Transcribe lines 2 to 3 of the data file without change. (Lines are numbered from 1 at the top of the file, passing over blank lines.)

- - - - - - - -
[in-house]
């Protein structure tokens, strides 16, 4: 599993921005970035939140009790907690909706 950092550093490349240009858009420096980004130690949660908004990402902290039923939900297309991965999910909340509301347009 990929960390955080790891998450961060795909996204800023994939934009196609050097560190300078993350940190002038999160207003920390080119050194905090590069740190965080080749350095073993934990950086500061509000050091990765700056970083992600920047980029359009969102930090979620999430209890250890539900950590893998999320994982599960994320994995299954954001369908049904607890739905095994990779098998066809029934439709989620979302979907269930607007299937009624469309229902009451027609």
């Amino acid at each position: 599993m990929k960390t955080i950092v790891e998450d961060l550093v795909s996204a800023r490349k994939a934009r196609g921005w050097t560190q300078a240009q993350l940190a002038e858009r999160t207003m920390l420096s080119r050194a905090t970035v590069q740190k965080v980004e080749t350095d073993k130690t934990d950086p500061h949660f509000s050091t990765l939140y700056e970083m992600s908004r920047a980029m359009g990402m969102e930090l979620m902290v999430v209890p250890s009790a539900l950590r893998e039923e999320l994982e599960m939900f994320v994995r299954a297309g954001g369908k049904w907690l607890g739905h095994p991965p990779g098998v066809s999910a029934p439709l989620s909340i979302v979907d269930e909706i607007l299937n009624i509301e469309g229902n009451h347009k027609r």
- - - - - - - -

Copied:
């Protein structure tokens, strides 16, 4: 599993921005970035939140009790907690909706 950092550093490349240009858009420096980004130690949660908004990402902290039923939900297309991965999910909340509301347009 990929960390955080790891998450961060795909996204800023994939934009196609050097560190300078993350940190002038999160207003920390080119050194905090590069740190965080080749350095073993934990950086500061509000050091990765700056970083992600920047980029359009969102930090979620999430209890250890539900950590893998999320994982599960994320994995299954954001369908049904607890739905095994990779098998066809029934439709989620979302979907269930607007299937009624469309229902009451027609």
């Amino acid at each position: 599993m990929k960390t955080i950092v790891e998450d961060l550093v795909s996204a800023r490349k994939a934009r196609g921005w050097t560190q300078a240009q993350l940190a002038e858009r999160t207003m920390l420096s080119r050194a905090t970035v590069q740190k965080v980004e080749t350095d073993k130690t934990d950086p500061h949660f509000s050091t990765l939140y700056e970083m992600s908004r920047a980029m359009g990402m969102e930090l979620m902290v999430v209890p250890s009790a539900l950590r893998e039923e999320l994982e599960m939900f994320v994995r299954a297309g954001g369908k049904w907690l607890g739905h095994p991965p990779g098998v066809s999910a029934p439709l989620s909340i979302v979907d269930e909706i607007l299937n009624i509301e469309g229902n009451h347009k027609r």